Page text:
19 February 2017

Heart for Heart

Matthew 5:38-48

A few days after the 9/11 attacks, a white supremacist, Mark Stroman, shot three men at a gas station in Dallas. He was seeking revenge for his half sister, who was killed when the Twin Towers fell. Two of the men died; a third, Rais Bhuiyan, survived, even after being shot in the face. Stroman was arrested, found guilty, and sentenced to death. A remarkable thing happened during the process from the murders to the scheduled execution: Rais Bhuiyan forgave Mark Stroman. A devout Muslim, Rais did not believe in returning violence for violence. He advocated for the man who shot him in the face to have his sentence commuted to life in prison. The State of Texas executed Mark Stroman in July 2011.

We're wrapping up our brief sermon series on Chapter 5 of Jesus' Sermon on the Mount with some of the most difficult teachings Jesus ever shared:

 ‘You have heard that it was said, “An eye for an eye and a tooth for a tooth.” But I say to you, Do not resist an evildoer. But if anyone strikes you on the right cheek, turn the other also; and if anyone wants to sue you and take your coat, give your cloak as well; and if anyone forces you to go one mile, go also the second mile. Give to everyone who begs from you, and do not refuse anyone who wants to borrow from you.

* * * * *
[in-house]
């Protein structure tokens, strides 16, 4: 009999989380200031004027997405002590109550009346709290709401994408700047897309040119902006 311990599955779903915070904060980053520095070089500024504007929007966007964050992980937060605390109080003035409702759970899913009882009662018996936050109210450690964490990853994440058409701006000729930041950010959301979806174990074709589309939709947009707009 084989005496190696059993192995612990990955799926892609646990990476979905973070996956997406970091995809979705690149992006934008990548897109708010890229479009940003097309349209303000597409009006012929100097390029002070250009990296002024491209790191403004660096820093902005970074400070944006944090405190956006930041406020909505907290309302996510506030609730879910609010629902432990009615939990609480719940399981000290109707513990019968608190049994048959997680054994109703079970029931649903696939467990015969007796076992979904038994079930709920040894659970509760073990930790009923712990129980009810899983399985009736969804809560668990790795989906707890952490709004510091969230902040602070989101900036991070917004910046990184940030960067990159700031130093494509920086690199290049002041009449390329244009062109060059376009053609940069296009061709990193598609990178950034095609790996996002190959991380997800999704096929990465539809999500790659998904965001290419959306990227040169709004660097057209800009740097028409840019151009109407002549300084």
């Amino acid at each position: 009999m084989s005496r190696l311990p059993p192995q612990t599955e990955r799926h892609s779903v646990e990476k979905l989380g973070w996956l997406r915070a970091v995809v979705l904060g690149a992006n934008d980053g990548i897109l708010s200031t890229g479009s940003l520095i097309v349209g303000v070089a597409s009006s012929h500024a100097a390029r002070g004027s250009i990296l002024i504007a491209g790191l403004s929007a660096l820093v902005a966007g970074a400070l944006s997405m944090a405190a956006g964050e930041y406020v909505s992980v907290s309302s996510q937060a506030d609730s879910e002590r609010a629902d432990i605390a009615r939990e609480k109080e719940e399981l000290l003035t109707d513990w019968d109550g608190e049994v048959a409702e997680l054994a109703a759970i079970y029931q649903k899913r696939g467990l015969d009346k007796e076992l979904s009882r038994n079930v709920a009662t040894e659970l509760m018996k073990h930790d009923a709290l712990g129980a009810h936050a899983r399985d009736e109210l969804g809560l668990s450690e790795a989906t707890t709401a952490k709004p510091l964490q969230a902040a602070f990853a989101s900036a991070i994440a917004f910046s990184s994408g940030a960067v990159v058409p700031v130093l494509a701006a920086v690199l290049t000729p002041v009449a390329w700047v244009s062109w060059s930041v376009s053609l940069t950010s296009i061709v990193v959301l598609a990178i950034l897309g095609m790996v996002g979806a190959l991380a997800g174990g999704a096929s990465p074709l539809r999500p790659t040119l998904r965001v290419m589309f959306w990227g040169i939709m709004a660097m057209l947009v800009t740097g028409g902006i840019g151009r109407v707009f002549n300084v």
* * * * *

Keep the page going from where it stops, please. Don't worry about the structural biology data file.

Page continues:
‘You have heard that it was said, “You shall love your neighbour and hate your enemy.” But I say to you, Love your enemies and pray for those who persecute you...'

 ‘You have heard that it was said, “You shall love your neighbour and hate your enemy.” But I say to you, Love your enemies and pray for those who persecute you...'

Be perfect, therefore, as your heavenly Father is perfect.